What a wonderful Saturday Academy. Our first half of the day was spent on a new side of the UPP application process. This was quite an eye-opening experience. The second half of the day was spend in the Wells Center where we did a lot of medical simulations. Although it was the longest Saturday Academy that we have experienced, it went by the fastest.
We started out this Saturday Academy with looking at other students’ applications for the 2013-14 UPP program. This gave us an opportunity to see what our competition was like last year and what other students wrote on their applications, which allowed us to see the positives and negatives and be able to apply that to our own future applications. The one aspect of many applications that shocked me was the letter of recommendation. The letters of recommendation represent the applicants yet these letters are not directly written by the applicants. It was shocking to see how many applicants had decent-to-great applications but poor letters of recommendation. This made me immediately think of how important it is to choose wisely on this aspect of applications, on who you ask to write them and on what you ask them to evaluate you.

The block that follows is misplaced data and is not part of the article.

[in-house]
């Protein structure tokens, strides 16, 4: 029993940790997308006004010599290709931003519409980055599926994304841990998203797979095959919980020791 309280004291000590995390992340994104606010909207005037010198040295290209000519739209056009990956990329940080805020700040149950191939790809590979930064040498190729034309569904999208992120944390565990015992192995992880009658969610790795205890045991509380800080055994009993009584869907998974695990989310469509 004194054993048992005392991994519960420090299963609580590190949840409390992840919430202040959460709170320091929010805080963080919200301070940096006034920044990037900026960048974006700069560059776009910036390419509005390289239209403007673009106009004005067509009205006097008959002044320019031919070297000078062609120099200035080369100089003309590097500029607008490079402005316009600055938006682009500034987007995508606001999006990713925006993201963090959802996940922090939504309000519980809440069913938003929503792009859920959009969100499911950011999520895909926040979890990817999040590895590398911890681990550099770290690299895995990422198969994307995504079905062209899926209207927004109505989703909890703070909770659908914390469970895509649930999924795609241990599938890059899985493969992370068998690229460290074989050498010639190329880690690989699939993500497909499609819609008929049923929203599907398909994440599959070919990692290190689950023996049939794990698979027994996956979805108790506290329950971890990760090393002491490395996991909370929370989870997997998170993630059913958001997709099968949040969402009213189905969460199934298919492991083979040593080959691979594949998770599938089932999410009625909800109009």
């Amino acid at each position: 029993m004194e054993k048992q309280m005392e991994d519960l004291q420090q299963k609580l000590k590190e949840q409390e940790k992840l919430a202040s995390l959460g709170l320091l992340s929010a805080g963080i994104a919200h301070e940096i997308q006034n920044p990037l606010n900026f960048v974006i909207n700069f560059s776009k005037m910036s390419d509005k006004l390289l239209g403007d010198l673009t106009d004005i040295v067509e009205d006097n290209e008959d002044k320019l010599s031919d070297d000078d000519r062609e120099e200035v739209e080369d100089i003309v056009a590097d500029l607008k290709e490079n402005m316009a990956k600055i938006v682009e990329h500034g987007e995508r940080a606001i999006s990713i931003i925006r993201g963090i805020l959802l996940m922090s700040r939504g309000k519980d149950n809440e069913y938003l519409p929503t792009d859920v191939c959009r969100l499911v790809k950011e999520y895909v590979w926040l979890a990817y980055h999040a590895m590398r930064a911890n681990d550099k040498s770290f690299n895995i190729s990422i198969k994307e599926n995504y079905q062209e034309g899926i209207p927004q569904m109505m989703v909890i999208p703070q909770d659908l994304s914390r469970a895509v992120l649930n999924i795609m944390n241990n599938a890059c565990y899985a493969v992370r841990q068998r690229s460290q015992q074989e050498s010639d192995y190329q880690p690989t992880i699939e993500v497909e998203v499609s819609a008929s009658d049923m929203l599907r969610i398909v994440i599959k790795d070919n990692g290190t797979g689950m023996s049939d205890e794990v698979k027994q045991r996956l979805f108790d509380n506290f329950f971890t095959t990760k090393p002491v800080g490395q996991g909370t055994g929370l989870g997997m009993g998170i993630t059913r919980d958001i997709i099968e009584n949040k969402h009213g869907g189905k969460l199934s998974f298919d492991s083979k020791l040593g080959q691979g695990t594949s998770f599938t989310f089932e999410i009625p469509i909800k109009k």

The simulations at the Wells Center were much more realistic than I expected them to be. One of the simulations that I had to do was to act as a doctor having to approach a patient (a voluntary actor) and inform her that she tested positive for a STD that must have been transmitted from her husband. Because the setting and the actor were both unknown, this situation seemed very real, and it was certainly hard to inform the actor of this sad news. Another simulation I took part in took place in an emergency room with a 19-year-old patient who had just gotten his appendix taken out. This was quite realistic as the patient was a doll that had many features that were lifelike: light, sensitive blinking eyes; the ability to speak; and changes in temperature and oxygen readings.
Once again, thank you UPP for such a great experience.